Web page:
Older drivers must pass medical tests to stay on French roads, says MP

Bruno Millienne wants people over 75 to have check-ups every five years to prove they are fit to keep driving

An older woman driving a car
Should drivers aged 75 and over have to take a test to prove they are still safe to drive?
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Drivers aged 75 and over in France should have a medical check and certificate to prove they are still safe on the roads, an MP has said.

Bruno Millienne, from the centre-right Mouvement Démocrate party, has brought a draft bill on the issue to the French parliament.

“Any holder of a driving licence aged 75 or over must provide a medical certificate issued by a doctor approved by the departmental prefecture, attesting to their full or partial ability to drive,” reads the draft legislation.

It then calls for a test to be repeated every five years, although it is not clear what the check would include or which doctors would be approved to carry them out.

The bill suggests this idea be trialled in several departments, including those with the highest accident rates and those that have the most accessible public transport.

Some high-profile accidents have brought this more into the spotlight recently, said Mr Millienne, including that of the French wheelchair tennis champion Pauline Déroulède, whose left leg was amputated after she was run over in 2018 by a man in his 90s who lost control of his vehicle.

“Some senior citizens continue to drive despite clearly impaired cognitive abilities, thereby endangering themselves and other road users,” said Mr Millienne.

He highlighted figures from road accident analysis reports from the Bulletins d'analyse des accidents de la circulation (BAAC).

“Drivers of passenger vehicles in the extreme age brackets - 18‑24 and 75 and over - are significantly more often allegedly responsible, with rates exceeding 75% in 2019 (77% and 82% respectively),” reads the draft bill.

“In addition to being the most responsible for road accidents, young and senior drivers are also the most vulnerable.

“In 2022, 50 people died on the roads for every 1 million inhabitants in metropolitan France. Again, it is both the youngest and the oldest who are the most affected: 108 deaths per million inhabitants among 18‑24-year-olds in 2022 and 88 deaths per million inhabitants among people aged 75 and over.”

Mr Millienne said that even if the bill is not passed it would at least “reopen the debate on the driving skills of senior citizens”.

“Making this medical check-up compulsory isn't ‘too dramatic’ either,” he said. “It’s doable [and] it's a question of their own protection and that of others. We need to do something as kind as possible, and see how medicine can define their [driving] capacity.”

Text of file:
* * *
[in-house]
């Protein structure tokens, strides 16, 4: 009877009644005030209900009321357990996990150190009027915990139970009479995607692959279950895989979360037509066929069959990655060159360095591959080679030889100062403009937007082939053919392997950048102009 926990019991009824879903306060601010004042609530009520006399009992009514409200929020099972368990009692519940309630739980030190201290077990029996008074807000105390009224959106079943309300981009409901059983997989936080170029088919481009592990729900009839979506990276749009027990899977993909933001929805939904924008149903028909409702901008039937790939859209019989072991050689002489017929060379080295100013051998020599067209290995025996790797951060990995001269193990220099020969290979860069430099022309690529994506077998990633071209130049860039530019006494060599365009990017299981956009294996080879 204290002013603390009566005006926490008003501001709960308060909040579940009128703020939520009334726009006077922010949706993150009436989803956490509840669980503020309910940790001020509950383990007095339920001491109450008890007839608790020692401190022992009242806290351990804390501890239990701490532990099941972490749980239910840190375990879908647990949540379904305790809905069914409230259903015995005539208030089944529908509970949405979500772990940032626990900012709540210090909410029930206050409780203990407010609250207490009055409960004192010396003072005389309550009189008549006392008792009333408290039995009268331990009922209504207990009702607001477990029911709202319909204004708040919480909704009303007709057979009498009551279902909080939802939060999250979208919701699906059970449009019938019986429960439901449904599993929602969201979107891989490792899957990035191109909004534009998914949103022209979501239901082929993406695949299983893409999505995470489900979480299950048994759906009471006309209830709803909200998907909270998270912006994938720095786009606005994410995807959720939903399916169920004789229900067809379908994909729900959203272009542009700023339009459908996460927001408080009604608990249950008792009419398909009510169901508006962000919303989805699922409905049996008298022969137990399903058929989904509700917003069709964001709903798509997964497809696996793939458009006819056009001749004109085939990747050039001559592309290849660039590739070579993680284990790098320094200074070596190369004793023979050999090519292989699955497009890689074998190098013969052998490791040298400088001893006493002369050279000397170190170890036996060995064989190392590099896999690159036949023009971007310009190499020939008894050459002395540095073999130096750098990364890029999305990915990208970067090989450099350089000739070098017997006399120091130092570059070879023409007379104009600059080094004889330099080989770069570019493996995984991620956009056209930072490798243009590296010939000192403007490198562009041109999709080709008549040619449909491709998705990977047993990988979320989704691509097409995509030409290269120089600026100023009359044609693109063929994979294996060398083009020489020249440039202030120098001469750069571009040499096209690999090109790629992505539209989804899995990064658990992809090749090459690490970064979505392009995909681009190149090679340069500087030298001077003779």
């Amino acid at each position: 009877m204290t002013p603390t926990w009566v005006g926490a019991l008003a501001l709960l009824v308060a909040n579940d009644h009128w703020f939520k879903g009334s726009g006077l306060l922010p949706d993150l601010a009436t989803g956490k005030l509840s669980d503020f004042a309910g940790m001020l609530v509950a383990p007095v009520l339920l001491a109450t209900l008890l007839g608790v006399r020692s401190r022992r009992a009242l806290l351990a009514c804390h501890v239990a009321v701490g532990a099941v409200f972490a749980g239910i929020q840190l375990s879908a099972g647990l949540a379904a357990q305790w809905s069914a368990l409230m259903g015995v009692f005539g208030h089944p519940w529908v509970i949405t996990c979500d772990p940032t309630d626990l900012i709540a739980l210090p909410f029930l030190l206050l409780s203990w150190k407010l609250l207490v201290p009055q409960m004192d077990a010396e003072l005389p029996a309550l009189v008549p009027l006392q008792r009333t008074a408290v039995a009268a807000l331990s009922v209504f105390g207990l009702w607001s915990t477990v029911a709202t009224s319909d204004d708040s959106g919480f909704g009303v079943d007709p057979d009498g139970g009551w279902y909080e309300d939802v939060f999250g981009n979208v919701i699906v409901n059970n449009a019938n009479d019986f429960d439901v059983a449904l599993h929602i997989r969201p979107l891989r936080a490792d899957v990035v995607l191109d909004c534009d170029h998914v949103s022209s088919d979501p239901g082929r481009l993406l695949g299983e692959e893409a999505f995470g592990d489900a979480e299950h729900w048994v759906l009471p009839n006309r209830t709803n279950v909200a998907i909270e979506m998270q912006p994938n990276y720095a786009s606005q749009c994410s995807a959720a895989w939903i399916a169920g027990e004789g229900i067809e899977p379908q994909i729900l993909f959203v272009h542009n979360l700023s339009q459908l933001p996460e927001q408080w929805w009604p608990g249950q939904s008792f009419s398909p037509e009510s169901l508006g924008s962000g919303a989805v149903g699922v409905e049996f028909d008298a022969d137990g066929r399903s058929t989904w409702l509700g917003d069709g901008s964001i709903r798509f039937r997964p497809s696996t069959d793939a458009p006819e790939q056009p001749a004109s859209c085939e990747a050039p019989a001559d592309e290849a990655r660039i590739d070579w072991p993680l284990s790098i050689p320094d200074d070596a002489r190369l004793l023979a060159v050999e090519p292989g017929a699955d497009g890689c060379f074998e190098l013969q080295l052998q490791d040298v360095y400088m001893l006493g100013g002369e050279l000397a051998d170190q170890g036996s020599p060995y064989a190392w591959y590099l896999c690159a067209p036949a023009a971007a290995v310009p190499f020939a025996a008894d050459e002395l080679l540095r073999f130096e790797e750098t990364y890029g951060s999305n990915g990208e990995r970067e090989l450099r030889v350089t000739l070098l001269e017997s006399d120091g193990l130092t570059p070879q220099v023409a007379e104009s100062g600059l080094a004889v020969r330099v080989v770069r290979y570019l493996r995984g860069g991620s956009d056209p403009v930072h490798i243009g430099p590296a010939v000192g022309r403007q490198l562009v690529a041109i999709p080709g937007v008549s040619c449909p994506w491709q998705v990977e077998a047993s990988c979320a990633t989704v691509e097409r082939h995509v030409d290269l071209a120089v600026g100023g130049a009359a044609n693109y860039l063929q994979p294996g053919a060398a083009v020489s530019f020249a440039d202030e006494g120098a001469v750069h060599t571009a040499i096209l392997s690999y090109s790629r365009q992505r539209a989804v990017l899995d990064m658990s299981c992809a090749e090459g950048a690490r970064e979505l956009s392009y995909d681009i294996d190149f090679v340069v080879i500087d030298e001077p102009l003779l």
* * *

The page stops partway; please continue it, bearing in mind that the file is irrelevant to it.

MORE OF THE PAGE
In France, licences can be withdrawn as a penalty after a driving offence, and there is an official list of medical conditions that can lead to temporary or permanent licence revocation by prefects. However, there are no uniform medical tests for older people to ascertain whether they are fit to drive.

Read more: France bans Alzheimer’s patients from driving: Reaction

This is in contrast to some other European countries.

In the Netherlands, drivers over 75 must take a sight, hearing, and reflex test every five years to keep their licence; while in Ireland, all drivers over 70 undergo yearly medical examinations to continue driving.

Driving debate

The idea to introduce more checks on older drivers is frequently debated in France.

An accident in Berck (Pas-de-Calais) reignited the issue in April this year. Then, the 76-year-old driver reportedly confused the brake and accelerator pedals, and ploughed into a festival crowd, injuring a dozen people, including a woman who was left with life-threatening injuries.

And in 2021, a poll found that 75% of people in France would be in favour of a medical exam to enable older people to continue driving. Even 58% of people in the over-65 category said they would be in favour.

The survey also found that 79% of respondents felt that over-65s should be able to take a voluntary course to have their driving assessed by a professional. The majority of over-65s taking part in the survey agreed with this, with 69% in favour.

We asked readers for feedback on the topic last year after a petition from a French woman injured by a 92-year-old driver - who lost control of his vehicle in Paris - gained traction.

Yet, in 2019, France’s then-transport minister Elisabeth Borne - now the French prime minister - said she had ruled out the possibility of requiring older drivers to undergo a medical test, or for their driving licences to be restricted.

That decision came following an accident involving an 85-year-old driver that resulted in the death of a 15-month-old girl in Corrèze (Nouvelle-Aquitaine) in 2018.

Mr Millienne’s latest proposal comes as the government has made several changes to licences in recent years.

This includes reducing the minimum driving age to 17, announcing the digitisation of licences, and the automatic confiscation of a licence from anyone found to be driving under the influence of alcohol or drugs.

Your view

What do you think? Should France introduce regular medical tests for older drivers? Or would it be better to do more to tackle speeding and drink-driving?

Let us know your thoughts via news@connexionfrance.com

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